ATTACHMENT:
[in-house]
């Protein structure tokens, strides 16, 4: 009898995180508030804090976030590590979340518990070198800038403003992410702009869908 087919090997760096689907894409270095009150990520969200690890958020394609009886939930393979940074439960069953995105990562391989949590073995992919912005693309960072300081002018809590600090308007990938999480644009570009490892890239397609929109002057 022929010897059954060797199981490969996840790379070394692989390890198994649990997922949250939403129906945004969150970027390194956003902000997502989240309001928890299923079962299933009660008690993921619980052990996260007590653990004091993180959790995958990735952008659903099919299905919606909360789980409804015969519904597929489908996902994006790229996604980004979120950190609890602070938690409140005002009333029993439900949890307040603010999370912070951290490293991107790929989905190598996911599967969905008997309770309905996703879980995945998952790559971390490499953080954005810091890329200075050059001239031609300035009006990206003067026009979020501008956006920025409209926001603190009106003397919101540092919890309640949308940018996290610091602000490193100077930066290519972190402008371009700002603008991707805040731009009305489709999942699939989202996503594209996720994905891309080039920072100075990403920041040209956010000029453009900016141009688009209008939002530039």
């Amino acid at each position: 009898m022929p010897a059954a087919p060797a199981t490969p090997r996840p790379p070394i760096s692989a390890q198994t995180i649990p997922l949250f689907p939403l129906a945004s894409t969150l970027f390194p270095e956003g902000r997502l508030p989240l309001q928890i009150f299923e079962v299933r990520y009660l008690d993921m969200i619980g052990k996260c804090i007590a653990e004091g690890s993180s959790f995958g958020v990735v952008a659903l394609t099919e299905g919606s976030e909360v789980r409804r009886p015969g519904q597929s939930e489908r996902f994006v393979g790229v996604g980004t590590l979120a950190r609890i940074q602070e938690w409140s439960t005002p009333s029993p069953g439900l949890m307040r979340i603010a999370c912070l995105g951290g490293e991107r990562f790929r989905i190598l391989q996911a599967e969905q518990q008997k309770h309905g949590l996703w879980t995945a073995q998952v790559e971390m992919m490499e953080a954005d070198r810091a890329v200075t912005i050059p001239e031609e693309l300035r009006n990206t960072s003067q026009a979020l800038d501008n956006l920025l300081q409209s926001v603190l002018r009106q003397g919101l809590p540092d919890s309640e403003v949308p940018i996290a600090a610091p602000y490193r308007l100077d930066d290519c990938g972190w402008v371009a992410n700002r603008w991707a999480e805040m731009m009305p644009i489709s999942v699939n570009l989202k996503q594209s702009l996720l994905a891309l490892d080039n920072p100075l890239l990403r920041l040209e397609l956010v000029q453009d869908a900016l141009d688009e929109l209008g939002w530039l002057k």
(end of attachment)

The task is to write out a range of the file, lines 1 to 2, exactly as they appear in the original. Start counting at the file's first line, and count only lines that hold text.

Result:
[in-house]
């Protein structure tokens, strides 16, 4: 009898995180508030804090976030590590979340518990070198800038403003992410702009869908 087919090997760096689907894409270095009150990520969200690890958020394609009886939930393979940074439960069953995105990562391989949590073995992919912005693309960072300081002018809590600090308007990938999480644009570009490892890239397609929109002057 022929010897059954060797199981490969996840790379070394692989390890198994649990997922949250939403129906945004969150970027390194956003902000997502989240309001928890299923079962299933009660008690993921619980052990996260007590653990004091993180959790995958990735952008659903099919299905919606909360789980409804015969519904597929489908996902994006790229996604980004979120950190609890602070938690409140005002009333029993439900949890307040603010999370912070951290490293991107790929989905190598996911599967969905008997309770309905996703879980995945998952790559971390490499953080954005810091890329200075050059001239031609300035009006990206003067026009979020501008956006920025409209926001603190009106003397919101540092919890309640949308940018996290610091602000490193100077930066290519972190402008371009700002603008991707805040731009009305489709999942699939989202996503594209996720994905891309080039920072100075990403920041040209956010000029453009900016141009688009209008939002530039």